kevin's blog

Heart disease screening: where did the uncertainty go?

The UK news media have reported quite extensively a newly published paper by Wald, Simmonds and Morris on screening for cardiovascular disease (CVD) - that is, disease of the heart and blood vessels (principally heart attacks and strokes). The paper concluded that screening should be based on the patient's age alone, and not on other risk factors for CVD. But I'm not going to examine the conclusion - I'm interested in the way the authors dealt with uncertainty.

Do mobile phones cause brain cancer?

The New York Times has published an excellent (well, I thought so) article called Do Cellphones Cause Brain Cancer?. What's particularly good about it is the clear but thorough way that it explains the problems of looking for causes of rare diseases, and describes the methods used for dealing with uncertainty in this challenging context.

Statistical significance, ESP and the law: what's all that about?

Statistical significance testing is one of the commonest formal ways of handling some kinds of uncertainty, but arguably it's one of the most misunderstood. We've posted a new article about statistical significance, in the context of some very controversial psychological experiments about extra-sensory perception (ESP).

Significance testing: a picture (well, cartoon) is worth 1000 words.

Statistical significance testing is a pretty tricky concept. We're planning to post an article on it soon, but until we get round to it, here's a link to something excellent on the topic from the xkcd Web comic. They're illustrating exactly what people misunderstand. Maybe we needn't bother with the article after all...

Screening for disease: why it's controversial

Screening for disease was in the news again in the UK last week. According to the BBC, a 20-year Swedish study of screening for prostate cancer showed that screening brought no benefit. (The actual study report didn't put it quite so baldly, but effectively did conclude there was no benefit.) This came just a couple of days after the Alzheimer's Disease Society asked that the NHS should offer checks for dementia to everyone (in the UK) when they reach the age of 75. Both these news items reported contrasting views on whether these screening checks are in fact advisable.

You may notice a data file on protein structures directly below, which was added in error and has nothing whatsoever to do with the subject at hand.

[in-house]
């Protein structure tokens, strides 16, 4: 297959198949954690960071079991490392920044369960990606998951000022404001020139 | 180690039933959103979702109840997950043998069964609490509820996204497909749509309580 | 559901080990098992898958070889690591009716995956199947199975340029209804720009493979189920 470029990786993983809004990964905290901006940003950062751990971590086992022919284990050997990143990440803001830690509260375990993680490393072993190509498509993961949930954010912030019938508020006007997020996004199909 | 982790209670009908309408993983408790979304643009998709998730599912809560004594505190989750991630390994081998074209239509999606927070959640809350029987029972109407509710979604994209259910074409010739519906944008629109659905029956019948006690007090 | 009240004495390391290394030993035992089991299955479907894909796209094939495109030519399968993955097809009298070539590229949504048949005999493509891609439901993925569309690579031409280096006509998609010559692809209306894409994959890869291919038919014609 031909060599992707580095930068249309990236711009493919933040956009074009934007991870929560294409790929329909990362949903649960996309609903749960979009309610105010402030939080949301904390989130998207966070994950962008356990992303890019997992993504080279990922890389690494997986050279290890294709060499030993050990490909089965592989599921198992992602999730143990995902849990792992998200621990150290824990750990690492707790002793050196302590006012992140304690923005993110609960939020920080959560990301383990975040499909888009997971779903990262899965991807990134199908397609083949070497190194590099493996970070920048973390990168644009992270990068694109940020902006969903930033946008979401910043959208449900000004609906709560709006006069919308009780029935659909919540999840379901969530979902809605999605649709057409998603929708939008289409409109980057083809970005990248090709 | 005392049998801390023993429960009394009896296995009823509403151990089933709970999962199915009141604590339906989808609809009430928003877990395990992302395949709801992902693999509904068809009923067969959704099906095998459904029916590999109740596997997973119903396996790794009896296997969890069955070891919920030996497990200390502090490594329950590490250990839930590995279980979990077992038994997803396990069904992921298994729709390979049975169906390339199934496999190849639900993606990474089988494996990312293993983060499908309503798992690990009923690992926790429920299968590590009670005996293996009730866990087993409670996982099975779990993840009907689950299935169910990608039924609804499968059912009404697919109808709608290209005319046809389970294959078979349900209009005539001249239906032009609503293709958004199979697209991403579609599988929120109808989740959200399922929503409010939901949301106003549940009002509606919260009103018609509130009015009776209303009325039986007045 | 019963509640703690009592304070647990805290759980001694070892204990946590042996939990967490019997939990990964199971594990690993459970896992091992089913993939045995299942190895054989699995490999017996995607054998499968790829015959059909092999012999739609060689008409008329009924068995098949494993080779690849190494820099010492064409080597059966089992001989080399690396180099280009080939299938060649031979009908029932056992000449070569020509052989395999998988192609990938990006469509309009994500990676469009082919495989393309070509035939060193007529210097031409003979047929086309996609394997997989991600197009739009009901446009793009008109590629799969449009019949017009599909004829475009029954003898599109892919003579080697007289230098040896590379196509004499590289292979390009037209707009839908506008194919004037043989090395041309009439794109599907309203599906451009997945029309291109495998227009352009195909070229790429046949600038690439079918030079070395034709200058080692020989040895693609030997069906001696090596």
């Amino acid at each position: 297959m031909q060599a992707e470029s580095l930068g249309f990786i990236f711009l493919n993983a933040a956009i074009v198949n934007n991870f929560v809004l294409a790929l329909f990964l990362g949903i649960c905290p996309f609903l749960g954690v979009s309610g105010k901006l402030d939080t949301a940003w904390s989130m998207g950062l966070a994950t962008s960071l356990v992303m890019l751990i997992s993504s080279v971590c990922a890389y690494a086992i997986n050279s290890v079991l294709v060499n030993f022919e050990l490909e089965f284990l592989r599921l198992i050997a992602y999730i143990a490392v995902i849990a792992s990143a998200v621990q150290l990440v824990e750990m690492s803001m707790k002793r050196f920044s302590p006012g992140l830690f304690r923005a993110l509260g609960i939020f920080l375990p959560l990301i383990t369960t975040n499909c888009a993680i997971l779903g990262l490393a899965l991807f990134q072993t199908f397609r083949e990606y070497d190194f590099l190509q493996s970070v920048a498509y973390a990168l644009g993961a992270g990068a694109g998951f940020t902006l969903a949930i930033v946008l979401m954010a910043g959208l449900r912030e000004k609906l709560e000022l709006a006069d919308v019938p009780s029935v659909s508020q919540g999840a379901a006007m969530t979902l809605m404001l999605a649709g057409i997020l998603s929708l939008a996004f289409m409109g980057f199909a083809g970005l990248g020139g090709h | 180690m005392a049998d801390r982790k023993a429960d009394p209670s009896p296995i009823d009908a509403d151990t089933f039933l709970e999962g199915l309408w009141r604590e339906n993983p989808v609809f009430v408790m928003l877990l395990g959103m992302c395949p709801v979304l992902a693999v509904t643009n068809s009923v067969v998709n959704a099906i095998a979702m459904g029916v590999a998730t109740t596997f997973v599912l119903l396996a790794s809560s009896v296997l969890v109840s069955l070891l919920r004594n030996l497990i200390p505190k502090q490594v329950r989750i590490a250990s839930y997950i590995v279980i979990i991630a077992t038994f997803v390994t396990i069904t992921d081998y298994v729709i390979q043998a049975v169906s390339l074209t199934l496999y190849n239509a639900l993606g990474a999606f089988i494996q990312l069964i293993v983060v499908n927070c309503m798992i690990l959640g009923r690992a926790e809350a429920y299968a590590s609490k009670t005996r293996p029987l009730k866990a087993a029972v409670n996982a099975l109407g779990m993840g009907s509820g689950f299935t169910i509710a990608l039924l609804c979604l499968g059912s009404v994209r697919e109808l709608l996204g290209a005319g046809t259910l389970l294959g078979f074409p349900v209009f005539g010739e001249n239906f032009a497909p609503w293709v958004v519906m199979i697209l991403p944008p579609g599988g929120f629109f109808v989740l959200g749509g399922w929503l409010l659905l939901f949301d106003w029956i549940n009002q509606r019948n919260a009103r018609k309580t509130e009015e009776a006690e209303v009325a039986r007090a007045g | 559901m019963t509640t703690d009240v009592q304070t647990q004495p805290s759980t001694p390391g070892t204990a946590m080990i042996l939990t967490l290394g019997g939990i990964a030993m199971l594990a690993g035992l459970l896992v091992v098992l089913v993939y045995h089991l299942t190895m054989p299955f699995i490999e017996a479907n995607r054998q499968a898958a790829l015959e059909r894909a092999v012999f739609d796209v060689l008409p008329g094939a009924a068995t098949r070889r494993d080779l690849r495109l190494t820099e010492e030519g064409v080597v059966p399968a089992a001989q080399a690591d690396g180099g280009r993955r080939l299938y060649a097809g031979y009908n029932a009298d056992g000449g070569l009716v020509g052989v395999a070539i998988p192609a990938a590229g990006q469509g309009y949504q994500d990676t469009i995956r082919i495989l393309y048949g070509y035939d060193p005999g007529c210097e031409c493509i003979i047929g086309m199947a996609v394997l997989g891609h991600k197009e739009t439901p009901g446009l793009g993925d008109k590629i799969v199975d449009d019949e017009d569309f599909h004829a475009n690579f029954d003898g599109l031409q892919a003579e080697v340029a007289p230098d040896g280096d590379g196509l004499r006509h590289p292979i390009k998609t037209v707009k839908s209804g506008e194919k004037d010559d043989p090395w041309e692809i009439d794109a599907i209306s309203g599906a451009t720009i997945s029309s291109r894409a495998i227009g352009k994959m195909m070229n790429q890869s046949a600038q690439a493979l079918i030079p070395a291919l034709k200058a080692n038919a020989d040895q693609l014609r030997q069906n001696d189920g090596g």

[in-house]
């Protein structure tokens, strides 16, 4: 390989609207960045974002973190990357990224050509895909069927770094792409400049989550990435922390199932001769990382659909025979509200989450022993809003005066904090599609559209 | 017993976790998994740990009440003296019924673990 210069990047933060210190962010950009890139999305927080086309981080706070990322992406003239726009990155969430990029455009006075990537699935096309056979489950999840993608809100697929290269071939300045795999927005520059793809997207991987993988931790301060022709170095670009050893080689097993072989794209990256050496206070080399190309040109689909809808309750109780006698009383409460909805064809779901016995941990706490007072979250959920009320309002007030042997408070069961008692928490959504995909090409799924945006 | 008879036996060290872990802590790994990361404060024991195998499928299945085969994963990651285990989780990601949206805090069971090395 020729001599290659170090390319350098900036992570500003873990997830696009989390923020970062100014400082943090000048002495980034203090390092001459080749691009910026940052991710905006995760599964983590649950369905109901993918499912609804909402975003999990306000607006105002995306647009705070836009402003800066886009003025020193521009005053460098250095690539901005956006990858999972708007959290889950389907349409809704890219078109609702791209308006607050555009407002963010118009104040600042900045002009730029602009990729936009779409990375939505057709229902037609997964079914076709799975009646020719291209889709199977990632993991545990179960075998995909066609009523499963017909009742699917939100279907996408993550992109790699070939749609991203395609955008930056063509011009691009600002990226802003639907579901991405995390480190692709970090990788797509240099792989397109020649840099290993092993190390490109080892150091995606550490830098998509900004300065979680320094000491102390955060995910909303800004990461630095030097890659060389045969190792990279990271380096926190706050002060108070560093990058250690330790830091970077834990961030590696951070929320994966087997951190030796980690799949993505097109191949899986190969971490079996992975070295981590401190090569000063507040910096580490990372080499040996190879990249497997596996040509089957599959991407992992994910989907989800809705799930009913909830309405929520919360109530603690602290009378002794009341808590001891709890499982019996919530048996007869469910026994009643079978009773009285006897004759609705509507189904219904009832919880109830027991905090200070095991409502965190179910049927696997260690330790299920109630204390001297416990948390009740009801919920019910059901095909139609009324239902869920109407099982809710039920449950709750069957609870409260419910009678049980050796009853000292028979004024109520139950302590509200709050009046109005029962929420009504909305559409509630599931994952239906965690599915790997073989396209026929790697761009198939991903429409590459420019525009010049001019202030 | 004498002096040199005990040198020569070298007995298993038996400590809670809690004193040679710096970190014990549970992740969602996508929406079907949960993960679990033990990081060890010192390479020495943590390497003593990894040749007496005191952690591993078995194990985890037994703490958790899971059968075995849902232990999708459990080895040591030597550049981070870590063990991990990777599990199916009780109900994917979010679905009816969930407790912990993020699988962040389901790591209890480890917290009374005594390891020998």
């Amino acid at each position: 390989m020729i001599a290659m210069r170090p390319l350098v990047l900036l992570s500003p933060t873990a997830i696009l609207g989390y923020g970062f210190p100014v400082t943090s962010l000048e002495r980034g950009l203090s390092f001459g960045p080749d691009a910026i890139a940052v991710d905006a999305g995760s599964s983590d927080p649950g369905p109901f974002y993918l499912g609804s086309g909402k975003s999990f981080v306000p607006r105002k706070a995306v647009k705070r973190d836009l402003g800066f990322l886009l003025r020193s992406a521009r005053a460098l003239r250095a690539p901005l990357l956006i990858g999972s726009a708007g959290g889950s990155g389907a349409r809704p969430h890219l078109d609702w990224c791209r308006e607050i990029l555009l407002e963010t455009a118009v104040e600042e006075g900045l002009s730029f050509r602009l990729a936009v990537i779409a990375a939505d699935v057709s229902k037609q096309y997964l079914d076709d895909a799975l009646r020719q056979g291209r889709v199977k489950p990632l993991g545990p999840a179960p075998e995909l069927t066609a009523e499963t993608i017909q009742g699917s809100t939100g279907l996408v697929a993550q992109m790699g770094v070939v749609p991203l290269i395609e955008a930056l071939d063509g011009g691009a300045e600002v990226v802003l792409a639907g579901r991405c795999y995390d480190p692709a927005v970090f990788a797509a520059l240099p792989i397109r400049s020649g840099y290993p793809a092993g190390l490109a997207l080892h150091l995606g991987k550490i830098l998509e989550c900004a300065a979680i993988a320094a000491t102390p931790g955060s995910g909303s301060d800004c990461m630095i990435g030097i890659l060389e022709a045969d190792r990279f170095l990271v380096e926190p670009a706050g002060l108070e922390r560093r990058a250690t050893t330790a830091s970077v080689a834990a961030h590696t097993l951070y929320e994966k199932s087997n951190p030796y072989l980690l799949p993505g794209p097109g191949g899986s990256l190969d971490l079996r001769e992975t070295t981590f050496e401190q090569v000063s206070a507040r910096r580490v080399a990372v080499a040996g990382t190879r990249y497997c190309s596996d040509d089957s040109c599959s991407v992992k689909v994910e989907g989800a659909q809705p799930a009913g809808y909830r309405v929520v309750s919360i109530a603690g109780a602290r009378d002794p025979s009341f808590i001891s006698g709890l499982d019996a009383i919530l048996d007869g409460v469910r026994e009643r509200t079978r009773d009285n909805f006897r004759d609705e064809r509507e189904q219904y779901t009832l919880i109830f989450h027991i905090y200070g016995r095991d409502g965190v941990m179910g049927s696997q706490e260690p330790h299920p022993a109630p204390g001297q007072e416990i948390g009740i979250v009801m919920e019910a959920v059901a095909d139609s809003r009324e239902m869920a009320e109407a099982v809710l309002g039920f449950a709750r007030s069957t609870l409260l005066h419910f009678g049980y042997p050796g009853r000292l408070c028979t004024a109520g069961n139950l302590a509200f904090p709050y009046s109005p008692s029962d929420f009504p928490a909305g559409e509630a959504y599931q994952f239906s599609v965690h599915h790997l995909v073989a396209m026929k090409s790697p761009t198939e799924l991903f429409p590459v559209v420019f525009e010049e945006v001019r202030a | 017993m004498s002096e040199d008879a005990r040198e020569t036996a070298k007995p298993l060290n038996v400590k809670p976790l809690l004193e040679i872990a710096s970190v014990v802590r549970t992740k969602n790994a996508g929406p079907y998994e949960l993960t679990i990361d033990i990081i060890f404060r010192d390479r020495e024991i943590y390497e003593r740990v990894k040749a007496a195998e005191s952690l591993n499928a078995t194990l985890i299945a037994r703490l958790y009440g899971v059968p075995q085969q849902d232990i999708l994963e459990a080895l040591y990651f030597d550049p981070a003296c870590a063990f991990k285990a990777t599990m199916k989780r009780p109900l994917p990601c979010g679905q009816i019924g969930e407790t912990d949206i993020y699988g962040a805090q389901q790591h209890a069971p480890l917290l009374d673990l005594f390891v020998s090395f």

Spanish school books: can we believe what they say about health?

Most school textbooks contain messages about health. But there's no known evidence for about a quarter of the messages. At least, that's the position in Granada, Spain, according to a report in BMC Public Health.

Uncertainty in the media: a mixed picture on swine flu

BMC Public Health is one of those online, open access journals that are becoming more and more prominent in academic publishing. A couple of recent articles throw rather different lights on the communication of health messages to the public. One is pretty positive about how Australian television reported the 2009 swine flu epidemic. The other reports an analysis of school books in Spain, and I'll return to that in another blog entry.

Thinking, but not about uncertainty

Google seems to be doing pretty well everything these days. Their UK operation has just published the first issue of a new magazine, Think Quarterly, and it's all about data. It looks very pleasant, particularly if you read the version that emulates a print magazine. And there's some interesting content, including interviews with Hans Rosling and with Hal Varian, Google's Chief Economist who famously said in 2009 that "the sexy job in the next 10 years will be statisticians." But, strangely, the whole magazine says nothing explicit about uncertainty.

Poor forecasting: one approach to doing something about it

Philip Tetlock, an academic psychologist at the University of Pennsylvania, is famous in forecasting circles for his 2005 book Expert Political Judgment: How Good Is It? How Can We Know? He reported on a 20-year research project on expert forecasts in many different fields, and, to summarize crudely, found that most of the experts were pretty hopeless at forecasting. Now he's involved in another project to try to do something about this.

"Official": it does matter how risk statistics are presented

The respected and influential Cochrane Collaboration has just published a systematic review of research on different ways of presenting risks and reductions in risk in a health context. It won't come as a surprise to regular readers of this website that they concluded that some aspects of the presentation really do make a difference. But maybe there are a few surprises in their detailed findings.

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